- Starring: Emma Stone, Emma Thompson
- Directed by: Craig Gillespie
- Rating: PG-13
- Running Time: 2 hrs 14 mins
- Walt Disney
There is nothing cruel about watching the new Walt Disney prequel “Cruella,” starring former Academy Award winner Emma Stone in a role she absolutely nails. Unlike 1996’s “101 Dalmatians,” in which Glenn Close played Cruella with over-the-top, maniacal behavior, Stone infuses Cruella with emotional complexities that draw us into a character who becomes much more than a punchline. Ultimately, there is an almost Joaquin Phoenix-as-Joker vibe to Stone’s performance, just not nearly as dark. However, do not be worried, “Cruella” is not all doom-and-gloom as there are enough light-hearted and even tender moments to keep it from falling too far down the rabbit hole.
As a little girl, Cruella goes by Estella (Tipper Seifert-Cleveland, “Krypton”). Raised by her loving mother, Catherine (Emily Beecham, “Daphne”), Estella manages to get into a private boarding school. Her mother warns her, though, to not be rebellious and cruel, but the fashion curious Estella cannot prevent herself from getting into continuous trouble. Eventually, Estella wears out her welcome and is expelled.
Estella’s expulsion does not turn her world upside down. In fact, she views it as a new adventure complete with a new puppy she finds. However, reality of how cruel the world can be takes place when Catherine dies and Estella becomes homeless in London’s city streets when she encounters two young boys who are always up to no good.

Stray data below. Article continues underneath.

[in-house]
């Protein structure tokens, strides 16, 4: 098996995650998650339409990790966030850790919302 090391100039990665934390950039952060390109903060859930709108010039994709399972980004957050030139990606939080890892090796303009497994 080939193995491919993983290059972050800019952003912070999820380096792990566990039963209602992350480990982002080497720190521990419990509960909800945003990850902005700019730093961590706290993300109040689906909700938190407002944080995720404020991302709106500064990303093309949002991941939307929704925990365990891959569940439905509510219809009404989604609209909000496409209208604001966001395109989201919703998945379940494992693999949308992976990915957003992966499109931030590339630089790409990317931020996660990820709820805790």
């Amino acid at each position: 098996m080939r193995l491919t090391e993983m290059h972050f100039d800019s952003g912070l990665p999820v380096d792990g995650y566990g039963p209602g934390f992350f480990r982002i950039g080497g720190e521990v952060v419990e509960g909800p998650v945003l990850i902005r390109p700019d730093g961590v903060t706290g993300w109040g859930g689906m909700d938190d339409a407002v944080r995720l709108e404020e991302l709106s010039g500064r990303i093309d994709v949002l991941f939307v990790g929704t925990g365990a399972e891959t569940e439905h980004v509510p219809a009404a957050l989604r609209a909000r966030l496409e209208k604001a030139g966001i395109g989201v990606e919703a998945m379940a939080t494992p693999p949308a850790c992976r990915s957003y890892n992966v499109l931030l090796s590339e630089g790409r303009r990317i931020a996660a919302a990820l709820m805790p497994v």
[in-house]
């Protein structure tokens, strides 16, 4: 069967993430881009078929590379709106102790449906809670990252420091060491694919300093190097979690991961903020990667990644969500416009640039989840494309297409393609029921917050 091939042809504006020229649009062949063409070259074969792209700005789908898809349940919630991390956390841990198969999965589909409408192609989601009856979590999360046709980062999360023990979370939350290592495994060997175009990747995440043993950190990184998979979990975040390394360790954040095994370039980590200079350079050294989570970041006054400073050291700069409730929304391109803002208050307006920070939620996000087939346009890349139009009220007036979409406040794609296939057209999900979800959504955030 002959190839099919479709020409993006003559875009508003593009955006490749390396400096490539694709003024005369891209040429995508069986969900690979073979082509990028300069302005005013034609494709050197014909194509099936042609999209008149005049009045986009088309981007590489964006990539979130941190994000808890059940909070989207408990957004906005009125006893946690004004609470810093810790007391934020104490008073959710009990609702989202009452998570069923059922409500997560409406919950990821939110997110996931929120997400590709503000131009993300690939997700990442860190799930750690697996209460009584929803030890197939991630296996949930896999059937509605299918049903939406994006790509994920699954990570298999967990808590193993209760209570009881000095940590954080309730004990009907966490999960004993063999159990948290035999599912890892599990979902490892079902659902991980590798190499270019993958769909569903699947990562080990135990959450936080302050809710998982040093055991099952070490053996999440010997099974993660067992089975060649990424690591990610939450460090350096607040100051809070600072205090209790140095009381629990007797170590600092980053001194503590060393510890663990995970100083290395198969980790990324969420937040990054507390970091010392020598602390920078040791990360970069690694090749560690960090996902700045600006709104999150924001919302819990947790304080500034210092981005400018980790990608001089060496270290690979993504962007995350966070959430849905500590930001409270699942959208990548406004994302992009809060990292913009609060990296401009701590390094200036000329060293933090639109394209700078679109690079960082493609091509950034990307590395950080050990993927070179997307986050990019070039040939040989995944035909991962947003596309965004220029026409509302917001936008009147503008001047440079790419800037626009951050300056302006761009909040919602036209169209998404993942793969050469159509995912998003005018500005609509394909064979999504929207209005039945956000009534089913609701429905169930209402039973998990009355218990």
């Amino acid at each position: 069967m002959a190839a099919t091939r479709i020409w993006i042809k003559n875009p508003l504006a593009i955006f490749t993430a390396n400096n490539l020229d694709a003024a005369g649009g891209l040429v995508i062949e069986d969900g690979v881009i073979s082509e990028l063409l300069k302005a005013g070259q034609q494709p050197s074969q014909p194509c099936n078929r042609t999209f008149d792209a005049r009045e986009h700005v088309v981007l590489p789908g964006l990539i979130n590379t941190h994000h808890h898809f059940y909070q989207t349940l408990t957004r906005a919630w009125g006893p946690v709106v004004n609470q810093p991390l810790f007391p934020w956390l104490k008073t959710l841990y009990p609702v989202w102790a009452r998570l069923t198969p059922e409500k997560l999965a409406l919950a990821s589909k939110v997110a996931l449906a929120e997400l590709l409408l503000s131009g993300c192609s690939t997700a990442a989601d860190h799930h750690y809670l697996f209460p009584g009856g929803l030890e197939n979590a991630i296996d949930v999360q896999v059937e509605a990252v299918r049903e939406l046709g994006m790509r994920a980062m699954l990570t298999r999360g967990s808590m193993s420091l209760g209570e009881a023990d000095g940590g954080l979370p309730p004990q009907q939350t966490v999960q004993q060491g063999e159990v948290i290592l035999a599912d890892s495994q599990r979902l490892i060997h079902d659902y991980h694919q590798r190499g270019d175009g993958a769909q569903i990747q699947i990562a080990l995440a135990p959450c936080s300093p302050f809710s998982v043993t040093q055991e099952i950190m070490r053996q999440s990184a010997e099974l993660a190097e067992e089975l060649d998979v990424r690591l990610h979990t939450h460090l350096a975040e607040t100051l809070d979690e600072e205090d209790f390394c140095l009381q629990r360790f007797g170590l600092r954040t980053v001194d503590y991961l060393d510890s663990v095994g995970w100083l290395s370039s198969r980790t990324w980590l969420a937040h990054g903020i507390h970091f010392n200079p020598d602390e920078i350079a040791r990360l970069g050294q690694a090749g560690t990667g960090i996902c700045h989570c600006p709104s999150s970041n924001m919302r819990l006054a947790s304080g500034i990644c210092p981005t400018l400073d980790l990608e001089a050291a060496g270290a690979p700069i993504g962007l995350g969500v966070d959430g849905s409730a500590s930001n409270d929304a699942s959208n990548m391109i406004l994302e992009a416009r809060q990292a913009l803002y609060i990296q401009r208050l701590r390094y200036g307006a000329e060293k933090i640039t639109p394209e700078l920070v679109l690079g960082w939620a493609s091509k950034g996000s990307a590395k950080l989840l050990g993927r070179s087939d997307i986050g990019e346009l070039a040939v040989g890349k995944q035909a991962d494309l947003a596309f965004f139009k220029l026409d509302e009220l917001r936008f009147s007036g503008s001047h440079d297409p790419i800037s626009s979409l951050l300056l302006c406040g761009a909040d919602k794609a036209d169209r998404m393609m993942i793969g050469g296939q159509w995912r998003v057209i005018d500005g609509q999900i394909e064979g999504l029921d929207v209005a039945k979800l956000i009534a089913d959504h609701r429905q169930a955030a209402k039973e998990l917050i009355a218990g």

Flash forward ten years later when the trio of Estella, Jasper (Joel Fry, “Game of Thrones”) and Horace (Paul Walter Hauser, “Richard Jewell”) are busy stealing from anyone they can. Yet Estella still has her eyes set on the world of fashion and a series of lucky events puts her into the employment of the most powerful fashion designer in London – The Baroness (Emma Thompson). At the pinnacle of her happiness, Estella learns a dark secret and Cruella begins to take over.
Stone has all the appearances of being born to play this role in what is an overall terrific origin story. Her portrayal never becomes too unhinged, and she even manages to do the previously unthinkable – make Cruella De Vil a sympathetic character. Of course, she was guided with the steady direction of Craig Gillespie (“I, Tonya”), had a fresh and inventive script to work with, and shared the screen with the equally fantastic Thompson who makes The Baroness about as unsympathetic and diabolical as they come. What should also be mentioned are the film’s fantastic costume designs which will hopefully not be forgotten about when Oscar season rolls again, not that more than 10 or 12 people will be watching it anyway.
Overall, “Cruella” is probably not for small children. Let them watch the 1961 animated version instead. Otherwise, “Cruella” is a wonderful, two-plus hour escape.